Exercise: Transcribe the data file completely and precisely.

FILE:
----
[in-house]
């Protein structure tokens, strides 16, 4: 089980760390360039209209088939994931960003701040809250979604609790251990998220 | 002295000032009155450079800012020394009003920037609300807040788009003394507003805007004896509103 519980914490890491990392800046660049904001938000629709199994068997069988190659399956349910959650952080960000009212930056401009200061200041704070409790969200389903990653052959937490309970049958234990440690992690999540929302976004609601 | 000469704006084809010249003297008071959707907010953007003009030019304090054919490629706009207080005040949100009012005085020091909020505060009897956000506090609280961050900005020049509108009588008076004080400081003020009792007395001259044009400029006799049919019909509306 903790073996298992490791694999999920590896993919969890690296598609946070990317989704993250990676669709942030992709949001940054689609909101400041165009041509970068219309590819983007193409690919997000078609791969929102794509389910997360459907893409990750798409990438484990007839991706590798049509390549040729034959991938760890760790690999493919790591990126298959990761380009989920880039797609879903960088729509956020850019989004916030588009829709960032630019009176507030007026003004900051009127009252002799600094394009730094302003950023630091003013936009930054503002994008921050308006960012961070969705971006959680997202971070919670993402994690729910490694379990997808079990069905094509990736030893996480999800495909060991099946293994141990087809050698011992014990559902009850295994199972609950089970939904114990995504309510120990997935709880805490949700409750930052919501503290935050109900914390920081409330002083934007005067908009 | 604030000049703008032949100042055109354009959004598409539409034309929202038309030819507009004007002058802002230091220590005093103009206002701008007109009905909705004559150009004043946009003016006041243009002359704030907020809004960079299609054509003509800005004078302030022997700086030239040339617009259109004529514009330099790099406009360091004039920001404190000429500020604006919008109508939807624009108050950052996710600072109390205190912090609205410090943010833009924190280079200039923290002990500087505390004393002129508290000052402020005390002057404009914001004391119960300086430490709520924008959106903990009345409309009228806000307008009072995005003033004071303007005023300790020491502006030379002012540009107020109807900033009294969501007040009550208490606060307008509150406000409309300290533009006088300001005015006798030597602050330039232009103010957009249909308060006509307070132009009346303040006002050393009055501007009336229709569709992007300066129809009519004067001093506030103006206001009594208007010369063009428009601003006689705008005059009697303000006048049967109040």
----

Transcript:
[in-house]
């Protein structure tokens, strides 16, 4: 089980760390360039209209088939994931960003701040809250979604609790251990998220 | 002295000032009155450079800012020394009003920037609300807040788009003394507003805007004896509103 519980914490890491990392800046660049904001938000629709199994068997069988190659399956349910959650952080960000009212930056401009200061200041704070409790969200389903990653052959937490309970049958234990440690992690999540929302976004609601 | 000469704006084809010249003297008071959707907010953007003009030019304090054919490629706009207080005040949100009012005085020091909020505060009897956000506090609280961050900005020049509108009588008076004080400081003020009792007395001259044009400029006799049919019909509306 903790073996298992490791694999999920590896993919969890690296598609946070990317989704993250990676669709942030992709949001940054689609909101400041165009041509970068219309590819983007193409690919997000078609791969929102794509389910997360459907893409990750798409990438484990007839991706590798049509390549040729034959991938760890760790690999493919790591990126298959990761380009989920880039797609879903960088729509956020850019989004916030588009829709960032630019009176507030007026003004900051009127009252002799600094394009730094302003950023630091003013936009930054503002994008921050308006960012961070969705971006959680997202971070919670993402994690729910490694379990997808079990069905094509990736030893996480999800495909060991099946293994141990087809050698011992014990559902009850295994199972609950089970939904114990995504309510120990997935709880805490949700409750930052919501503290935050109900914390920081409330002083934007005067908009 | 604030000049703008032949100042055109354009959004598409539409034309929202038309030819507009004007002058802002230091220590005093103009206002701008007109009905909705004559150009004043946009003016006041243009002359704030907020809004960079299609054509003509800005004078302030022997700086030239040339617009259109004529514009330099790099406009360091004039920001404190000429500020604006919008109508939807624009108050950052996710600072109390205190912090609205410090943010833009924190280079200039923290002990500087505390004393002129508290000052402020005390002057404009914001004391119960300086430490709520924008959106903990009345409309009228806000307008009072995005003033004071303007005023300790020491502006030379002012540009107020109807900033009294969501007040009550208490606060307008509150406000409309300290533009006088300001005015006798030597602050330039232009103010957009249909308060006509307070132009009346303040006002050393009055501007009336229709569709992007300066129809009519004067001093506030103006206001009594208007010369063009428009601003006689705008005059009697303000006048049967109040």